One month unplugged from the internet – a self-experiment about (re-)discovering how life used to be when everyone was offline. If you could travel 200 years back in time, you would not only become THE special guest at every event, but you would also be the one that has a lot to narrate about “the future” from which you were coming from. Something that I find truly fascinating is the thought of explaining our modern lifestyle to someone who lived in the 19th century. I guess it would be utterly difficult to explain most of what we do all the day when keeping in mind that you would be speaking to ordinary farmers and workmen, who never heard of PC’s, Smartphones, Television or even the Internet. So, how would you tell them that the people of our sophisticated civilization regularly came home from work, ate something and started staring at moving pictures projected on a flat portal called “television” – for hours, day after day?
How would you explain them, that we are nowadays so advanced, that we can interact and speak with each other over huge distances of hundreds of thousands of miles, but also that a lot of us hardly meet each other face to face on a day-to-day base, as we have become used to meet our friends in a virtual reality called “cyberspace”, rather than in reality. What do you think would be the reaction of the people living in the 19th century if you told them that we are connected with all our friends, bosses and colleagues 24-7, thanks to small devices that we carry wherever we go?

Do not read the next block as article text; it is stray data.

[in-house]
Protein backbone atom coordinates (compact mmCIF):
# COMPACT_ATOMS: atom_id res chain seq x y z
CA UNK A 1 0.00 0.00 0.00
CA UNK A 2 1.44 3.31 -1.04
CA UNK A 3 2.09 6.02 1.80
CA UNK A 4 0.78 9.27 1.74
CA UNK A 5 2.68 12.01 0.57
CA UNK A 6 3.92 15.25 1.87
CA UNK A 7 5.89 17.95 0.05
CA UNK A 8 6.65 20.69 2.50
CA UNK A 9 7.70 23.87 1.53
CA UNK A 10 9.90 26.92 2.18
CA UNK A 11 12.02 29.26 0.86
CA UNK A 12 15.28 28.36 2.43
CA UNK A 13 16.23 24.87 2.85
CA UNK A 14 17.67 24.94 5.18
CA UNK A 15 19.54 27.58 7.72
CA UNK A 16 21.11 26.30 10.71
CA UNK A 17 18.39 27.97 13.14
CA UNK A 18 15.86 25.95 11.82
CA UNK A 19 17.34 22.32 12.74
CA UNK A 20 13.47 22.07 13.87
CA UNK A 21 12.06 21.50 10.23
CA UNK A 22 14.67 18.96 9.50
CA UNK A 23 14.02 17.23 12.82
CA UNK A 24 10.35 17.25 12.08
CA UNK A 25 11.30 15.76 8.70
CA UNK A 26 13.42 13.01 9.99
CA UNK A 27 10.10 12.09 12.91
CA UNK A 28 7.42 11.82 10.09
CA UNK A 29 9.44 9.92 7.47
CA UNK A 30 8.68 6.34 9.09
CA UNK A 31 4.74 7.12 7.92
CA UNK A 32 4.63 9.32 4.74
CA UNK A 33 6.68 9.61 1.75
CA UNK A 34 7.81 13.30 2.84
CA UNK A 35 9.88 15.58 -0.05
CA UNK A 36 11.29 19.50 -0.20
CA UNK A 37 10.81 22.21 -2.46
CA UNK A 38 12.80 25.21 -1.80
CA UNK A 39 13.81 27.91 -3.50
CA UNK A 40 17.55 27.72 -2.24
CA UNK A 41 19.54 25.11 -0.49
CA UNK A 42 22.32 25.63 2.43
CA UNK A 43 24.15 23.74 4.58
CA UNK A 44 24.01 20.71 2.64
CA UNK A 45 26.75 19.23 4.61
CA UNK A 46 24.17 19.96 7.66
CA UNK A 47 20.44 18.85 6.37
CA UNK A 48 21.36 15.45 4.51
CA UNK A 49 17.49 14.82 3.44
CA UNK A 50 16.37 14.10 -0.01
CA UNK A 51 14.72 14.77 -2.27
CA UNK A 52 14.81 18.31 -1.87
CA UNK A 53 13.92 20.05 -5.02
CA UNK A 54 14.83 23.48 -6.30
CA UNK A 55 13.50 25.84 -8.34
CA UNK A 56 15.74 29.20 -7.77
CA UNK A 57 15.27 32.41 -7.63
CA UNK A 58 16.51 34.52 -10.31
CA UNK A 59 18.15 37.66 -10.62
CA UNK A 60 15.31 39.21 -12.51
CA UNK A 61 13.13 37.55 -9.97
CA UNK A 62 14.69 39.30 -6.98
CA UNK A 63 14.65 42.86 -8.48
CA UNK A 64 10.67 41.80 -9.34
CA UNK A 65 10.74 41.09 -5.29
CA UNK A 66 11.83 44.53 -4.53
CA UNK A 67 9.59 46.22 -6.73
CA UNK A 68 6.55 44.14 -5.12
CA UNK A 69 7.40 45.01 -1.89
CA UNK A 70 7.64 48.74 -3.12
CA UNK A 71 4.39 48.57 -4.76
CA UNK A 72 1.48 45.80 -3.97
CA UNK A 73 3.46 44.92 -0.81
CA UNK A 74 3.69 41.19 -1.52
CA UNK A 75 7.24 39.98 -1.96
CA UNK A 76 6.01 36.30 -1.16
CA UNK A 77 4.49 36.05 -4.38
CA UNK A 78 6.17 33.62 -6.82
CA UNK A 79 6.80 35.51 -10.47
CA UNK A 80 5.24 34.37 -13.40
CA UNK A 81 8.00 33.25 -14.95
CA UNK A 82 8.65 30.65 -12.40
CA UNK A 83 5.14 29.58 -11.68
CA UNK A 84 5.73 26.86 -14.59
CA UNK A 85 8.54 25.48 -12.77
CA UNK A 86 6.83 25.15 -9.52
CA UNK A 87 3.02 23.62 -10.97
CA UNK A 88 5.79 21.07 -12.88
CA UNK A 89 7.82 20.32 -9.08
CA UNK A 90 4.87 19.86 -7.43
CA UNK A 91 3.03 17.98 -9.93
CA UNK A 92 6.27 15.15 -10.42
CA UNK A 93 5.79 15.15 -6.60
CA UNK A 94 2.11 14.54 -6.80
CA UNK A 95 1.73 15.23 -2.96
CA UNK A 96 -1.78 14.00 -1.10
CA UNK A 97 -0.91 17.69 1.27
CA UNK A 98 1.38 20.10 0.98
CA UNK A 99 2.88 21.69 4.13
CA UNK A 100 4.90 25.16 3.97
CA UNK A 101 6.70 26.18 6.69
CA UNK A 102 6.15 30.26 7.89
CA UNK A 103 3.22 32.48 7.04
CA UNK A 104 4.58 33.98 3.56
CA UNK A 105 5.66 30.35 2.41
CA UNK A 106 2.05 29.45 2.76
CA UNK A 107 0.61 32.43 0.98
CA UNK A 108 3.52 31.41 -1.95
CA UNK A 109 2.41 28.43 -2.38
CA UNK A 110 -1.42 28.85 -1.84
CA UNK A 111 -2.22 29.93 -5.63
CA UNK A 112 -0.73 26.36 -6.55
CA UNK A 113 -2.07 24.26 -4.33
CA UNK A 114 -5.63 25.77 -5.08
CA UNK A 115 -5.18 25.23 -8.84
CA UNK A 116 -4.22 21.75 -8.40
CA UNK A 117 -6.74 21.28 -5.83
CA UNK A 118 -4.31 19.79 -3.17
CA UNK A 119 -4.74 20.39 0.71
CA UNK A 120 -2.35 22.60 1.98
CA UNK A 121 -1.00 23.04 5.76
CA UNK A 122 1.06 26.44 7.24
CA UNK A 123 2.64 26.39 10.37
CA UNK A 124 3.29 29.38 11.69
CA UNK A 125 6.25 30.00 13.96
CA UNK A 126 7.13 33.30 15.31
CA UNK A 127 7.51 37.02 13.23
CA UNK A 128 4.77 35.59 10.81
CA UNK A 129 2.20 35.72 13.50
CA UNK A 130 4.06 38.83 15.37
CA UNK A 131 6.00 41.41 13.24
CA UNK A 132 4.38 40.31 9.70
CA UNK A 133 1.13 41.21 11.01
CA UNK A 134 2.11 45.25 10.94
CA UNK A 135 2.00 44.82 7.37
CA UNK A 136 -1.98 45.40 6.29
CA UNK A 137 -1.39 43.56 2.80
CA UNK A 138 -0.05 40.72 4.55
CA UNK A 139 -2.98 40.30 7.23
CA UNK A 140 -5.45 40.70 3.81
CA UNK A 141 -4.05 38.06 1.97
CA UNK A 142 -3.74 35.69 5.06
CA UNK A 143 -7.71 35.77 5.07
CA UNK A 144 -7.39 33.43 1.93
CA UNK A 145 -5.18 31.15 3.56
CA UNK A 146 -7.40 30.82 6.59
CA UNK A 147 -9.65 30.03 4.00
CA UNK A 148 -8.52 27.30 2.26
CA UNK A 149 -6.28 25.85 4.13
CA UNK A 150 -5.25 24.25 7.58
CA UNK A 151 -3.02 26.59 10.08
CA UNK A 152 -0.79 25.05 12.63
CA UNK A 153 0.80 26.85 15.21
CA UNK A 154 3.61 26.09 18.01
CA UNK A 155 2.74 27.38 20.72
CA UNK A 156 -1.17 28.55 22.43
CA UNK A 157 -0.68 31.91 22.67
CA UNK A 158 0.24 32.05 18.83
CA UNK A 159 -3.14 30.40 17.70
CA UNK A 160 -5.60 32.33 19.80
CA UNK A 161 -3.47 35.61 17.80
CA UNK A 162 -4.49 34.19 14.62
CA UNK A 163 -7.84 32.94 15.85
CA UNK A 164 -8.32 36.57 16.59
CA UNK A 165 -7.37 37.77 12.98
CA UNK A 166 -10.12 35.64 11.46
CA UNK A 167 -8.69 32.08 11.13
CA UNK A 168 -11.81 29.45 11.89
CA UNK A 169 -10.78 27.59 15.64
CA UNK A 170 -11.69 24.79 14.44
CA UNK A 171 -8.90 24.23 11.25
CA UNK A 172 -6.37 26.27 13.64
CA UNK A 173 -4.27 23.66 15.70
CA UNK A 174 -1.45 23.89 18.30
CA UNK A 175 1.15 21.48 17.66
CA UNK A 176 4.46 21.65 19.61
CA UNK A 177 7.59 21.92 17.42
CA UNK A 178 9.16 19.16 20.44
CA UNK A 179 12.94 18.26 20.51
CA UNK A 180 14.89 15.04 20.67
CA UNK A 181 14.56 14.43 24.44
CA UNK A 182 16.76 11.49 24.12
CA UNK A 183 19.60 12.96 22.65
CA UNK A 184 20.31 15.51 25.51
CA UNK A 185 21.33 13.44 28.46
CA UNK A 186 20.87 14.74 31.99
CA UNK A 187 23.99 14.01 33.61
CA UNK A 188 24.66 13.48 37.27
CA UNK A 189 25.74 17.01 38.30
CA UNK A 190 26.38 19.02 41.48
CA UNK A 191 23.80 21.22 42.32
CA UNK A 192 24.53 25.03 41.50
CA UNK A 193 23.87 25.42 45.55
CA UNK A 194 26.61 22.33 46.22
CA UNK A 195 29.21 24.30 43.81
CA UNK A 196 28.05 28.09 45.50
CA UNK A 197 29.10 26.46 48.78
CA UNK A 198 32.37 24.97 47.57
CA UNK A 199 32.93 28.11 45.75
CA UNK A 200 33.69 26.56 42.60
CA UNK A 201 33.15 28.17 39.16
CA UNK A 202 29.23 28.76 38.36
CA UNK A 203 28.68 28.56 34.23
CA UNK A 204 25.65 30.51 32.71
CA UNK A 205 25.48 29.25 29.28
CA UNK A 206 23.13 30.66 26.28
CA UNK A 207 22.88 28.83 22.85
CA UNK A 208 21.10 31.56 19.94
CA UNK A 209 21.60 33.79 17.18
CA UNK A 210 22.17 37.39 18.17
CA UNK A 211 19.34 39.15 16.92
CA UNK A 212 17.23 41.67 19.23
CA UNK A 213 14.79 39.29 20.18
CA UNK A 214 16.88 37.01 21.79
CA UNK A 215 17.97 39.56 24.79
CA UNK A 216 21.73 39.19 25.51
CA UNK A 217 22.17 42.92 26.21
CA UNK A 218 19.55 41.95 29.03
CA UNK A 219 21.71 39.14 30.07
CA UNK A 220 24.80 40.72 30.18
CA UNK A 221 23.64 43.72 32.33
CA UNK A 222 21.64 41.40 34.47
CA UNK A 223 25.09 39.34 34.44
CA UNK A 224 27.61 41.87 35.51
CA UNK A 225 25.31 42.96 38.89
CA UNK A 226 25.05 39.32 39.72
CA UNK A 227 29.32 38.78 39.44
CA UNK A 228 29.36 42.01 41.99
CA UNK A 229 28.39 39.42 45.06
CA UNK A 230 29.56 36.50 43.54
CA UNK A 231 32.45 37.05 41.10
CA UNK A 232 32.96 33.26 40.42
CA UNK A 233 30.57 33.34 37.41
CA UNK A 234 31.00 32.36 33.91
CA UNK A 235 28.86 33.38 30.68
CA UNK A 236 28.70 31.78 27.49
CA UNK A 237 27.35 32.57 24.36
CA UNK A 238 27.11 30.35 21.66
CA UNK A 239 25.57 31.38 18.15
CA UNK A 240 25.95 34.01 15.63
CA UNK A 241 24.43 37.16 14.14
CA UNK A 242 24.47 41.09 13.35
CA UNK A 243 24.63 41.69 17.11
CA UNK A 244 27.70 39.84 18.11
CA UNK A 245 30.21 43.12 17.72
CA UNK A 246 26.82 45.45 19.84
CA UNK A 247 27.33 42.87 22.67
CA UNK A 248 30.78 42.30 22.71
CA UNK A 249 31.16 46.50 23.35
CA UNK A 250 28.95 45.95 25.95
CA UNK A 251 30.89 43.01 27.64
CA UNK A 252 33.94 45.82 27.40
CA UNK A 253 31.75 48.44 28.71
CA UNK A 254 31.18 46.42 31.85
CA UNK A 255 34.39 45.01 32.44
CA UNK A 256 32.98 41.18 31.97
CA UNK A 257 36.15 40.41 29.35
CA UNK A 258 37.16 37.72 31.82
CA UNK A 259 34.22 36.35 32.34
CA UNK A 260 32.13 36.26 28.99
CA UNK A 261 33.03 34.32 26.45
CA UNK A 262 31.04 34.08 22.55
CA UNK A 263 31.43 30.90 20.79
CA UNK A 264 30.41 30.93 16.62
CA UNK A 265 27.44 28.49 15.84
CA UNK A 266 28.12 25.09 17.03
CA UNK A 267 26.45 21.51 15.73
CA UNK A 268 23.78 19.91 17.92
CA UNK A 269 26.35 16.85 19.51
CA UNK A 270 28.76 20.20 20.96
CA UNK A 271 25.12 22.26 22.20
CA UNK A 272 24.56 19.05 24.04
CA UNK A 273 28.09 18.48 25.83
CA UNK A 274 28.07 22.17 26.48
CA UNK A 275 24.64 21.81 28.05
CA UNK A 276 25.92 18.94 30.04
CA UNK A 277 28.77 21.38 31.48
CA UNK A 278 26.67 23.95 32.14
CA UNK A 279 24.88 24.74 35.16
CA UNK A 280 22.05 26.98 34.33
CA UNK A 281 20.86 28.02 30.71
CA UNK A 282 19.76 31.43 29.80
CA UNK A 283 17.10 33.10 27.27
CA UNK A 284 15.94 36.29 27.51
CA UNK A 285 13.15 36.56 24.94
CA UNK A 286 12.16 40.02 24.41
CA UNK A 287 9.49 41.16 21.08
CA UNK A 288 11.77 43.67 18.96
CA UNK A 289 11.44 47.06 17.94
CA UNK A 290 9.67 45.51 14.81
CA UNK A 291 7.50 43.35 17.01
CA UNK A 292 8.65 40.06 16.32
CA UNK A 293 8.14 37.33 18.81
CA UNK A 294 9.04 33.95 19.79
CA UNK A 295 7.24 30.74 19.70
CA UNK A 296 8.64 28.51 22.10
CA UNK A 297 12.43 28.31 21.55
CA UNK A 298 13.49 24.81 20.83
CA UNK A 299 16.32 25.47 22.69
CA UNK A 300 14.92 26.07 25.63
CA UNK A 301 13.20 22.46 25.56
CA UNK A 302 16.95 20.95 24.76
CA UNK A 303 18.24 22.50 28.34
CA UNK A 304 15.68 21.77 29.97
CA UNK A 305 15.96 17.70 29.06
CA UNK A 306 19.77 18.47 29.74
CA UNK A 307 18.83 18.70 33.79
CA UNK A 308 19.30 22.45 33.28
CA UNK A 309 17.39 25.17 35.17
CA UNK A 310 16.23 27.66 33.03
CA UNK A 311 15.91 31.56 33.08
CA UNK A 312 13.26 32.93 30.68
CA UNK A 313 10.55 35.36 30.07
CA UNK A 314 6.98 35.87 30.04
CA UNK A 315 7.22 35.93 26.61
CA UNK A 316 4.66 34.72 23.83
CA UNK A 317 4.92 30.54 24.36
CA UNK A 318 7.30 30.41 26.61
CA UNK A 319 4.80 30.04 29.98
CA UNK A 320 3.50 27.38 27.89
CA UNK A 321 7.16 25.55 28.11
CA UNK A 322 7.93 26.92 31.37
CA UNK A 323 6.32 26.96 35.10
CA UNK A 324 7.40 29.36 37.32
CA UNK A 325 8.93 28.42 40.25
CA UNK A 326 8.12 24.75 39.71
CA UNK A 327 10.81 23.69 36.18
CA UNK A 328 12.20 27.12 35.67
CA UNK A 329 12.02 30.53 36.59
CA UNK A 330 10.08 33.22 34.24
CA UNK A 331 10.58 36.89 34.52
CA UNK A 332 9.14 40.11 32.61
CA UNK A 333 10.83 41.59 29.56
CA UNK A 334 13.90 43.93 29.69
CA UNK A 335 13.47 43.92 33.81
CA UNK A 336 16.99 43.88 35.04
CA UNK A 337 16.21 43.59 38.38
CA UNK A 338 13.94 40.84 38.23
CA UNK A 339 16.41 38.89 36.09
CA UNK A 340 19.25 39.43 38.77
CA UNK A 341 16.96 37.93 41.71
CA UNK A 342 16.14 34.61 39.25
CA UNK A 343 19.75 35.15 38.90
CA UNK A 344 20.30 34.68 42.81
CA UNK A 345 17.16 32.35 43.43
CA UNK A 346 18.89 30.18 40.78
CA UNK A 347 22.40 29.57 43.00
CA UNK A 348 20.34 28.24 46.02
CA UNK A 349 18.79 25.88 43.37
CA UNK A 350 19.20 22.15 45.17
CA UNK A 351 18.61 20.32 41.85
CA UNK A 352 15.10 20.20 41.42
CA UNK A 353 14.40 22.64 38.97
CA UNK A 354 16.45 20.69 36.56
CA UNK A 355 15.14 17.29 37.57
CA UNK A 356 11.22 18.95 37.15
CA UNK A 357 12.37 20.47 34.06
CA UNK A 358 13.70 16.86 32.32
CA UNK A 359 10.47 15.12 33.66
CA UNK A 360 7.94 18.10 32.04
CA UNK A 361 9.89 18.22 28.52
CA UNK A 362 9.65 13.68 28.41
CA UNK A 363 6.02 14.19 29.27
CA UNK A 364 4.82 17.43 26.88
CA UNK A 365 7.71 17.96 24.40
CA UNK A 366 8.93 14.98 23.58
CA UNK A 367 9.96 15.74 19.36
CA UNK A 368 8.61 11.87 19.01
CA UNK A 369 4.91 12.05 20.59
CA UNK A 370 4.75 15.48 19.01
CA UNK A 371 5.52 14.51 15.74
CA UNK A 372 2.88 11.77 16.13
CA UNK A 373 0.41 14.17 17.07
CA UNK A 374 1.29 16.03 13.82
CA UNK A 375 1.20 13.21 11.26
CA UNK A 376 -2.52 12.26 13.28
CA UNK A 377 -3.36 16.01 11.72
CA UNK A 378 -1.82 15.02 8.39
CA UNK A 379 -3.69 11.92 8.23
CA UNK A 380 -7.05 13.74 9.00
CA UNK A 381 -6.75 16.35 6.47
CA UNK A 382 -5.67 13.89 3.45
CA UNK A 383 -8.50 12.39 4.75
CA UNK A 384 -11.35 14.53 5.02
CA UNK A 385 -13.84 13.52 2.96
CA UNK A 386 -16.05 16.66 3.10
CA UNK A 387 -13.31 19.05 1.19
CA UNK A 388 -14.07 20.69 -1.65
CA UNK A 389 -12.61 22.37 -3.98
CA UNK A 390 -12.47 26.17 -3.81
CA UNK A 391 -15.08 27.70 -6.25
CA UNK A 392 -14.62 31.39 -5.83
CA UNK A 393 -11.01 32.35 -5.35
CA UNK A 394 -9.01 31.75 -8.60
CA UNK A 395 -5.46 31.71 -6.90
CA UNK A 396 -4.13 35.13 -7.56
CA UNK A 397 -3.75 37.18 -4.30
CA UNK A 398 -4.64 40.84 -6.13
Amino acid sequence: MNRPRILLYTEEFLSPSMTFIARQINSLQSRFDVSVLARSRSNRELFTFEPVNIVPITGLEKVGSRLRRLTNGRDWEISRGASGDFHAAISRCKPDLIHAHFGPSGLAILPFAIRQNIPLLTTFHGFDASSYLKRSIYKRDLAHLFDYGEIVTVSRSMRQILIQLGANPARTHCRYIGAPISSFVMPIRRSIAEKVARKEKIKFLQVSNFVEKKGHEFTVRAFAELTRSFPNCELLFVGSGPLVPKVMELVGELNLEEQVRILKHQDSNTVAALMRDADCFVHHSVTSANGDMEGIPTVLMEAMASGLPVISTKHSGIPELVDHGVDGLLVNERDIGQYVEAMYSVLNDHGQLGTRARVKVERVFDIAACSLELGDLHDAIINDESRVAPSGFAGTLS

Well, I believe that it would be rather difficult to explain most of the things that we are totally used to, but I also think that the reaction of your listeners wouldn’t be all too positive! After all, they might think that we have become robot-like humans that mostly gain knowledge by accessing a huge “hive mind”, called the internet, in which nearly every data about our past and present is stored.
Living a month without the internet would not have been difficult for a person that was living 200 years earlier. But for many of us who have experienced how addictive the dotcom is, how effectively it captures your mind and how entertaining it is – in so many different ways – it might be quite a challenge to unplug from the internet for a month. For all those who use the internet to connect with their friends, buy things online and gather important information for their jobs and studies, it would be tremendously difficult to abandon the internet just for a week. That’s the reason I hit on the idea to start this self-experiment and decided to waive the internet for exactly one month.
30 days without the internet – unplugged
The internet has become an indispensable part of our everyday life and since it became available to the vast majority of people on this planet we spend more and more time online with every year to come (see graph below).
Over the time, the internet grew to an effective tool that allowed us to do a variety of things, from educating ourselves to sharing one’s ideas with like-minded people. I believe that nowadays you don’t need to be an internet addict to be painfully affected if the internet would break down from one day to another. Just think about yourself and how often you turn on the computer to access the internet when you need some important information; when you check a road-map on your Smartphone, or glance at the latest headlines from your tablet computer. Same goes for all the students and pupils that research online for further learning materials, the travelers that book their tickets online and everyone else who makes use of the internet to ease his life a little bit.